TSL3108 TEACHING OF GRAMMAR IN THE PRIMARY CLASSROOM

Introduction: Grammar is central to the teaching and learning of any language. Grammar teaching has always been one of the most controversial and least understood aspects of language teaching. It is usually thought to be one of the more difficult aspects of language to teach. Language teachers have to constantly debate on whether to teach grammar in an up-front way or to give it less prominence in the language classroom. Grammar is partly the study of what forms (or structures) are possible in a language, All language in use can be analysed at each of the four levels; sound, word, sentence and text. These rules tell the speakers  how to pronounce syllables (phonology),  how to form words (morphology),  how to structure sentences (syntax) and  what style of language to use in a given context (pragmatics). These are the forms that language takes. The study of grammar consists, in part, of looking at the way these forms are arranged and patterned. Thus a grammar is a description of the rules that govern how a language’s sentences are formed. Meanings and definition of grammar Grammar according to Rutheford (1987) is “a necessary component of any language teaching programme” (p.9), and therefore plays an important role in language teaching. However, the focus on grammar in language teaching was challenged with the emergence of teaching methodologies based on different learning theories. Such a challenge influenced not only the content and the curriculum in language teaching, but also the implication for teaching grammar. Thus, a fresh look at grammar was necessary causing linguists and language educators to rethink the status of grammar in language teaching and learning. This led to a constant debate among language educators and linguists regarding the nature and type of grammar instruction, which affected the understanding of how second languages should be taught or learned. There are various definitions of grammar. Among them are; · Grammar can be defined as a description of the structure of a language and the ways in which units such as words and phrases are combined to produce sentences in the language 1

This is 0168385043. ( Ur. It consists of three sentences. in part. which themselves consists of words and the words (when spoken) consist of sounds. 2007) Grammar is a description of the rules that govern how a language’s sentences are formed.TSL3108 TEACHING OF GRAMMAR IN THE PRIMARY CLASSROOM · (Dictionary of Applied Linguistics) Grammar is roughly defined as the way a language manipulates and combines words (or bits of words) in order to form longer units of meaning. of looking at the way these forms are arranged and patterned. (Thornbury. Look at the following example: This is 0168385043. sentence. 2003) Grammar is the system of rules governing the conventional arrangement and relationship of words in a sentence. All language in use can be analysed at each of these four levels: text. word and sound. 1994) Grammar is generally thought to be a set of rules specifying the correct ordering of words at the sentence level. That is the kind of text it is. We are not at home right now. The study of grammar consists. These are the forms that language takes. For example: Please leave a message after the beep. Please leave a message after the beep. (Nunan. We are not at home right now. 2008) · · · From the various definitions of grammar we can deduce that grammar is partly the study of what ‘forms’ are possible. 2 . You will recognise it as an answerphone message. (Brown. If you change the order of the sentences you no longer have a well-formed message.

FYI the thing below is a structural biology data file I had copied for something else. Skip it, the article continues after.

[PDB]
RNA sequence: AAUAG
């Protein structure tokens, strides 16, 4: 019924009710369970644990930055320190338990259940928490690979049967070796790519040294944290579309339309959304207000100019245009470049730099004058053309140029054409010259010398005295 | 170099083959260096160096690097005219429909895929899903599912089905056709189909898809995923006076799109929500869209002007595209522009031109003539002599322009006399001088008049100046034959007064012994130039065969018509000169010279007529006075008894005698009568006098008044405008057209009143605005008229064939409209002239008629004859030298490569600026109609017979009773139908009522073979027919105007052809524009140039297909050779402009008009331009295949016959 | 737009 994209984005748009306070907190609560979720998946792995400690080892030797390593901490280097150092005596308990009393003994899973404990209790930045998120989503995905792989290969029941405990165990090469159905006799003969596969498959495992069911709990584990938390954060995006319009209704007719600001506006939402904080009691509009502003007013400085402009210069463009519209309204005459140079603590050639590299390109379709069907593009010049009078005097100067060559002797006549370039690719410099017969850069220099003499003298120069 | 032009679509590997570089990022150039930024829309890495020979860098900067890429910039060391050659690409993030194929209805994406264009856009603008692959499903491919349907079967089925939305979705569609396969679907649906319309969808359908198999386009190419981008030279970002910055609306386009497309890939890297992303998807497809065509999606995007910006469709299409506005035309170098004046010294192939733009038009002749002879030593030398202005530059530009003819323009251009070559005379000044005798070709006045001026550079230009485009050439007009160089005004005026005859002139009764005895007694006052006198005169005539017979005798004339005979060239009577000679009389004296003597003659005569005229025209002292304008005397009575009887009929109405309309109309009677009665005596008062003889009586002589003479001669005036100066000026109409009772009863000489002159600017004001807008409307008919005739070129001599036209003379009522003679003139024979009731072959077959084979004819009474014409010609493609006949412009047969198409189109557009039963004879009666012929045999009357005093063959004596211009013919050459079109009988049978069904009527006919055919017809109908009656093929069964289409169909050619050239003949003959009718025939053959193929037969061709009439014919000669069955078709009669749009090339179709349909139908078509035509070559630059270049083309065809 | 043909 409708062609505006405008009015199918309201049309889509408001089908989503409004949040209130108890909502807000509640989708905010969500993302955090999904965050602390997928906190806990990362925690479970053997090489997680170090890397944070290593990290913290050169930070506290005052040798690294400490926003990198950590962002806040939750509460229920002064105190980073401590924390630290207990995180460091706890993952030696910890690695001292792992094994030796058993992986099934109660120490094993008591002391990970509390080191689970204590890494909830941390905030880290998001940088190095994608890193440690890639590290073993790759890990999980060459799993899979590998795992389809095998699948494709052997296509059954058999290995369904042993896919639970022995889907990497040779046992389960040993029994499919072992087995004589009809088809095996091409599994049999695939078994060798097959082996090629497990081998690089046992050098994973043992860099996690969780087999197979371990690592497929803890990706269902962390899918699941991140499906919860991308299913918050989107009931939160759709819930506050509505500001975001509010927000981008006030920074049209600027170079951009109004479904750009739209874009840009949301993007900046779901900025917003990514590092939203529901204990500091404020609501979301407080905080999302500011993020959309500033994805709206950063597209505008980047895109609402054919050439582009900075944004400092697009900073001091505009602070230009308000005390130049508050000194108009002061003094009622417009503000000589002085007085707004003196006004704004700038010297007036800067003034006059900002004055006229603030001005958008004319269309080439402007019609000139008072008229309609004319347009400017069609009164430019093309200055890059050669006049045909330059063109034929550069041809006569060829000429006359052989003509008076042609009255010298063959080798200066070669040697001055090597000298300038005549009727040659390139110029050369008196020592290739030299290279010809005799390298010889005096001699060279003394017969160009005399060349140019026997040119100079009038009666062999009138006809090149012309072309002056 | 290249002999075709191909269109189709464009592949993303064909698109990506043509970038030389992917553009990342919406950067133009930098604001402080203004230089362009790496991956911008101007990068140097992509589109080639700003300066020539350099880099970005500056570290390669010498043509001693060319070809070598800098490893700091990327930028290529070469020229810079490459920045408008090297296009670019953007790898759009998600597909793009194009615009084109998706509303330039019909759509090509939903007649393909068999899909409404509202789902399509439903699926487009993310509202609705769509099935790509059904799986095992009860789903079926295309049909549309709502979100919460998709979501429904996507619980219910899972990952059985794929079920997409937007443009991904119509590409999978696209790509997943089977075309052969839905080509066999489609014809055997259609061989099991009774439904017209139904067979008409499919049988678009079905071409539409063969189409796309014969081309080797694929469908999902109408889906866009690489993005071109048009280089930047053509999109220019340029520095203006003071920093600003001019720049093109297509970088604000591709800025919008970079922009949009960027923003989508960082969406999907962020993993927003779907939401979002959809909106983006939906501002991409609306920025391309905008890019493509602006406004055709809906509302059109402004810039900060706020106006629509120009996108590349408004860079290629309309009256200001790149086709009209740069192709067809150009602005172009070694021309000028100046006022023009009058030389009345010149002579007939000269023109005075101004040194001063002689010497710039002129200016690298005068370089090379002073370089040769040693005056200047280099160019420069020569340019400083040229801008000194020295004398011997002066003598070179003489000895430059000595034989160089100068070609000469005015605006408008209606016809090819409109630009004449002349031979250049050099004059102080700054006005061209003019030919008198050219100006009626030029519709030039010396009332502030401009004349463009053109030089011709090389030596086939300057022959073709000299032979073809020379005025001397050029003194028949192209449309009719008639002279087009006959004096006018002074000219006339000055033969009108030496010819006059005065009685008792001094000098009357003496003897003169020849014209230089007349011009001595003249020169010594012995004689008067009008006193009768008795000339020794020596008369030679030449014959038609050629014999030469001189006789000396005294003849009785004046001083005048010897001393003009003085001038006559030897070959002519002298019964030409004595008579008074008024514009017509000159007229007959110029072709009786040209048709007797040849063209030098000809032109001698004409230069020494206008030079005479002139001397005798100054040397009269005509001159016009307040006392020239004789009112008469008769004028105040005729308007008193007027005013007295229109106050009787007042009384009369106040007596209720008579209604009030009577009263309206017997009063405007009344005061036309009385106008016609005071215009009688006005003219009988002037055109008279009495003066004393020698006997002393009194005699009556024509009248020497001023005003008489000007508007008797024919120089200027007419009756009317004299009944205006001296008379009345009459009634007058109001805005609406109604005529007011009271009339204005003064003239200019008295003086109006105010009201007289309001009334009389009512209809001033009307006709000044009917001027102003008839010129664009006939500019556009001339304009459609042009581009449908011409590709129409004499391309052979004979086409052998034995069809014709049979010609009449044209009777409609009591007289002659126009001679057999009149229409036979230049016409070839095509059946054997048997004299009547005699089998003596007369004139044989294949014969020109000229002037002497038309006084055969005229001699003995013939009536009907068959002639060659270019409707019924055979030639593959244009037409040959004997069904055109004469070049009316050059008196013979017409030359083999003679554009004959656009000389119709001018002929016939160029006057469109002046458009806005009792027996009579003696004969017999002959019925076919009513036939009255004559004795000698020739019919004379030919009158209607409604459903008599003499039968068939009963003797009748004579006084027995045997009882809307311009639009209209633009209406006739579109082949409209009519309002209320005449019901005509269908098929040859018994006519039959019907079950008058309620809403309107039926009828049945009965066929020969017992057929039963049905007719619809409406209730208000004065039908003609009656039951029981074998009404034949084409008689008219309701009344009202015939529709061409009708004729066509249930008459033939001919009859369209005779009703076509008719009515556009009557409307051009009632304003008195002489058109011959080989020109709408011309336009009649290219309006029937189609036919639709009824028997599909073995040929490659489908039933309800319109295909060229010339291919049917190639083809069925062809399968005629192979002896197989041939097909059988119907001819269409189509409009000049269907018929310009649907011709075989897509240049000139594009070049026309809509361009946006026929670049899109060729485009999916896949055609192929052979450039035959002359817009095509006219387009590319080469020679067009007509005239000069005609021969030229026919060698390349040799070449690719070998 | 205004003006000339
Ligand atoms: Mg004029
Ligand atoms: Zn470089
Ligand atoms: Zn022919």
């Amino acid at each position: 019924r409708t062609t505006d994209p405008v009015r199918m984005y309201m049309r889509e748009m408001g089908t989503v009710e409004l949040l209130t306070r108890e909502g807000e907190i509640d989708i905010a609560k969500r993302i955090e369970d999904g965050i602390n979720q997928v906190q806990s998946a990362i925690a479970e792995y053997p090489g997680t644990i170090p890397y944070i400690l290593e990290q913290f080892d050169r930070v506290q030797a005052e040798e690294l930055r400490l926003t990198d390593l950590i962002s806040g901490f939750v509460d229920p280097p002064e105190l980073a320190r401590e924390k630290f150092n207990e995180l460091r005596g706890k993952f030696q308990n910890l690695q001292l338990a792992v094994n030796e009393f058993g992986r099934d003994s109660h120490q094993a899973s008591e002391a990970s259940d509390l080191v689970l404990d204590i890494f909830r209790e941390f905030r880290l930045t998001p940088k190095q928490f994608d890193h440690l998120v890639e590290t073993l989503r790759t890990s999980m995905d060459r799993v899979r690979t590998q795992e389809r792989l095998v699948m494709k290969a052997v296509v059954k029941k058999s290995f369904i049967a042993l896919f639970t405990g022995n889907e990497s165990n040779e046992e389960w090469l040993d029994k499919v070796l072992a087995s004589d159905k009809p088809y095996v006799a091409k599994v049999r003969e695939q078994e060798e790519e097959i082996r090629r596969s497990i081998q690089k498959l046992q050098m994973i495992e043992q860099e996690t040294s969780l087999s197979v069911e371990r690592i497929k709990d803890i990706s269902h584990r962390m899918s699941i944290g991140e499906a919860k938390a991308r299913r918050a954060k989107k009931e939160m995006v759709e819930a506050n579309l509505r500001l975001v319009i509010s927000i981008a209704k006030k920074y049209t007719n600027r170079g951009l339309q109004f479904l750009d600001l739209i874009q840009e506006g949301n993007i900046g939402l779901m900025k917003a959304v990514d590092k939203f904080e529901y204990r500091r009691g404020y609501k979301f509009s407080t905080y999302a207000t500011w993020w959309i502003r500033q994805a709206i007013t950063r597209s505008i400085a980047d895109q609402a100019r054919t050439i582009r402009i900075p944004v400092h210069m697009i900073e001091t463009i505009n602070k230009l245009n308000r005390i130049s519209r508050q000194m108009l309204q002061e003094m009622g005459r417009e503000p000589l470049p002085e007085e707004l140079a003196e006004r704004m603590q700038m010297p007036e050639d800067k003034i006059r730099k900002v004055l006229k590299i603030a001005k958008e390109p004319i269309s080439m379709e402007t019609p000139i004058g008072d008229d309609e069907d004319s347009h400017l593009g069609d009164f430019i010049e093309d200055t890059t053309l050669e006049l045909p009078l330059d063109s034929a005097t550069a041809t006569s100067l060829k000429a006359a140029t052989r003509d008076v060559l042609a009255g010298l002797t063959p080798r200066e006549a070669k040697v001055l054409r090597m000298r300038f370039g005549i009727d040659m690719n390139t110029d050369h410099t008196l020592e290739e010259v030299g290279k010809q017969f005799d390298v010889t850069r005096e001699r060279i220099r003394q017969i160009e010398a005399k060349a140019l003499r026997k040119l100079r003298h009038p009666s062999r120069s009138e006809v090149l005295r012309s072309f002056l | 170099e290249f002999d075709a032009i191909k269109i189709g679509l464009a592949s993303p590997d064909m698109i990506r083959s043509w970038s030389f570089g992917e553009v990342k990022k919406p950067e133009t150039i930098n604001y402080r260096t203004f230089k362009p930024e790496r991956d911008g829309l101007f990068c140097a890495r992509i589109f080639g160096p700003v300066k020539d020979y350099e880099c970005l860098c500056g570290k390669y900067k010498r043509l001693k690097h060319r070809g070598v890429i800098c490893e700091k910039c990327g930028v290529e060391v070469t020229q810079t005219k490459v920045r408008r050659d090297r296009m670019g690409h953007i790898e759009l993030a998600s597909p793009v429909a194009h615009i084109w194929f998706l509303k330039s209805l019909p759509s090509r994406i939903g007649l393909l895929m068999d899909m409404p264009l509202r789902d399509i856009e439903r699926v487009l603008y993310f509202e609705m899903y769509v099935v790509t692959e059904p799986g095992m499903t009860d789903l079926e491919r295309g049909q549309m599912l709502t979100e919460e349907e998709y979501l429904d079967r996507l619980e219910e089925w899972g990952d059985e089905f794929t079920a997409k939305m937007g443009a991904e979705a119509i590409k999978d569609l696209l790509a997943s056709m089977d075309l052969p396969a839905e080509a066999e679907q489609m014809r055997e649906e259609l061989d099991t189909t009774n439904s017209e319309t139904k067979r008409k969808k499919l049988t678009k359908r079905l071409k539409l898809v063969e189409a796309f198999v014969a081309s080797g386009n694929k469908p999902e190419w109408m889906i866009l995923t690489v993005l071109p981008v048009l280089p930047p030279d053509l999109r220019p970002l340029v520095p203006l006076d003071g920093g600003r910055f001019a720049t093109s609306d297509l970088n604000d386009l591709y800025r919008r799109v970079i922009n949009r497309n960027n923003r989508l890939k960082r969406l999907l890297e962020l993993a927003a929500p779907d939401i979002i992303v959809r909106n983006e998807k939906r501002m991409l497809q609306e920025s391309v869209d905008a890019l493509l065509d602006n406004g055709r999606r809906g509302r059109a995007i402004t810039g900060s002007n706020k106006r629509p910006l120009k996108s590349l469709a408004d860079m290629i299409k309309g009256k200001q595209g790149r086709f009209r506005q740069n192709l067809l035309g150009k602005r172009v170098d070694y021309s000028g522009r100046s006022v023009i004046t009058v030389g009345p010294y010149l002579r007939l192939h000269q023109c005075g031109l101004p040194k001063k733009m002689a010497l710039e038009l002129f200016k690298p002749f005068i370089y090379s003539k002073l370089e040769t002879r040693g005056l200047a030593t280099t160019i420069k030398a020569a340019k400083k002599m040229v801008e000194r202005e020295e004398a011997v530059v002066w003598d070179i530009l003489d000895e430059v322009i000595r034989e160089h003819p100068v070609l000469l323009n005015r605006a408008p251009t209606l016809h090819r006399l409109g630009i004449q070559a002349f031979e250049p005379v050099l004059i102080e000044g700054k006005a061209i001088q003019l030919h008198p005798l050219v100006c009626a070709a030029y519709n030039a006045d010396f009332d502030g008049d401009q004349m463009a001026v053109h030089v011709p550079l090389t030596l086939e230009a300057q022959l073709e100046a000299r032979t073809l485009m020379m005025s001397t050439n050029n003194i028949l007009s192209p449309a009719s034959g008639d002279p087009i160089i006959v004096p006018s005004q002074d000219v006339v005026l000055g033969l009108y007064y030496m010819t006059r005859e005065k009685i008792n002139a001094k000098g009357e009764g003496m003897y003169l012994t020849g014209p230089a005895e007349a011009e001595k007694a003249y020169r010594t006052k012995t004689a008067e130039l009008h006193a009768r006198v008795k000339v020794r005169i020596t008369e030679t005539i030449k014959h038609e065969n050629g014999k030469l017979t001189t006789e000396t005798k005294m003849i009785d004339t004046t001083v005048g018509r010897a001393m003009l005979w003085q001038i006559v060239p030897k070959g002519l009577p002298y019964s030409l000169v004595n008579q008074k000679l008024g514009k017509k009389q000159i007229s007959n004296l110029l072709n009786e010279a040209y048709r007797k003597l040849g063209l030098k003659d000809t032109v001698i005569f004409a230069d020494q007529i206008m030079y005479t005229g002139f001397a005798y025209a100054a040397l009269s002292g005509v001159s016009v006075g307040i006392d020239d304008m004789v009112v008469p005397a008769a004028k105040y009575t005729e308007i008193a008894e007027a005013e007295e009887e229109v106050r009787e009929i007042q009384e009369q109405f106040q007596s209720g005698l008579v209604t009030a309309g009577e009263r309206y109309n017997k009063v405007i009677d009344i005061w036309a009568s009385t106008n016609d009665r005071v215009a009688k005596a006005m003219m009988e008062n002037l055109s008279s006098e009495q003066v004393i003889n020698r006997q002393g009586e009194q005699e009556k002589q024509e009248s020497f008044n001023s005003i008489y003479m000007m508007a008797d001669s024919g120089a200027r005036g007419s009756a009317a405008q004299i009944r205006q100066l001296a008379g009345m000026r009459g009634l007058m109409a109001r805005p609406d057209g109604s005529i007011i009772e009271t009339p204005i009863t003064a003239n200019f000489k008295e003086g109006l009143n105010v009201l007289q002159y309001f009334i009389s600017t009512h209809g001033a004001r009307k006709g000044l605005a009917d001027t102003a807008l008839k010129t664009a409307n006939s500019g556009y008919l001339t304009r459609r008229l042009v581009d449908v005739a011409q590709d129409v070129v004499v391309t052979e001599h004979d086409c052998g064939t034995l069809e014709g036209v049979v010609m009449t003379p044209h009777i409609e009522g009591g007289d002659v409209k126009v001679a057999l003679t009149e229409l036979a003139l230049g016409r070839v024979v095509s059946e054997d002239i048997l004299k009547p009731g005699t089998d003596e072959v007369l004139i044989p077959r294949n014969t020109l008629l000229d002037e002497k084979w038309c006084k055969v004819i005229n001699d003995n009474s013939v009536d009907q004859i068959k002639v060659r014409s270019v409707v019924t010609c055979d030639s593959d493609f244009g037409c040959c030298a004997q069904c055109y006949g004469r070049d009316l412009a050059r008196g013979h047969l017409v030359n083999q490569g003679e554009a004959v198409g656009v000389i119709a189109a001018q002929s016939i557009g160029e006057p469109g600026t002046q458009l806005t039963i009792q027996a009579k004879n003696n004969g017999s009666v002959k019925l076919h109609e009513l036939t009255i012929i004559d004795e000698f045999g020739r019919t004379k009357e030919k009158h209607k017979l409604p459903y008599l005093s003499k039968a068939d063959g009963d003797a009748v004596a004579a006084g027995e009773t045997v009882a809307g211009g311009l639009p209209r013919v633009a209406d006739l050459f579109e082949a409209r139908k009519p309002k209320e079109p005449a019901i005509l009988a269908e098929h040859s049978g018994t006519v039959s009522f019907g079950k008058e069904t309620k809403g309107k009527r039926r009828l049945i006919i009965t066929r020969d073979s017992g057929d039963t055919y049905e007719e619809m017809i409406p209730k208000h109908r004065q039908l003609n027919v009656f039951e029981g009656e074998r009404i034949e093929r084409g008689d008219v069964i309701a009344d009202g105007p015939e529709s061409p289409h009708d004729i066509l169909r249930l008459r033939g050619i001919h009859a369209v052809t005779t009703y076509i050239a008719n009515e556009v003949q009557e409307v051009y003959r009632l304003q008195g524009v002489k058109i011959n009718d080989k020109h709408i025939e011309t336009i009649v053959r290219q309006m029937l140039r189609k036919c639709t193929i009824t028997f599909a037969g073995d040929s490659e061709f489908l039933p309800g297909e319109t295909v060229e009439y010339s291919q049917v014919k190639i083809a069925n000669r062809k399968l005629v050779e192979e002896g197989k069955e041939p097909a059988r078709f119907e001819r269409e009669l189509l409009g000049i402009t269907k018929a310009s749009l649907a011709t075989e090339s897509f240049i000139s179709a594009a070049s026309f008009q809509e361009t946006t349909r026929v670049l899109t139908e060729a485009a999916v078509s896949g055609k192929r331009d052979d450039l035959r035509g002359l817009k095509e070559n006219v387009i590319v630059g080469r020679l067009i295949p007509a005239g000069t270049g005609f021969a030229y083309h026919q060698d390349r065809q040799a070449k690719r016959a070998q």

Now can you explain why the following two sentences are not acceptable? Not we at right home now are. and 3 . grammar enables us to use language to describe the world in terms of how. We are at home right now. Right now we are not at home. when and where things happen. We is not at home right now. Grammar is partly the study of what forms (or structures) are possible in a language. Principally. the order of the words in each sentence is fairly fixed: ‘Beep after a leave the please message. The forms are grammatically correct.’ might not make much sense to some people. Please leave a message after the beep Grammar communicates meanings – meanings of a very precise kind. Grammar and Meaning Read the following sentences. Can you explain why the following two sentences are acceptable? We are not at home right now. If someone pronounces the word ‘beep’ as ‘peeb’. Syntax rules disallow the first incorrect sentence above. the ability both to recognise and to produce well-formed sentences is an essential part of learning a second-language. there might be miscommunication between the speaker and the hearer. Can you explain why it sounds odd? This is 0168385043. grammar convey two kinds of meanings: · representation – that is. Morphology rules disallow the second incorrect sentence above. This is because the system of rules that cover the order of words in a sentence is called syntax. Grammar is conventionally seen as the study of the syntax and morphology of sentences. The same applies to the order of sounds in a word. From a learner’s perspective. The system of rules that cover the formation of words is called morphology.TSL3108 TEACHING OF GRAMMAR IN THE PRIMARY CLASSROOM Likewise.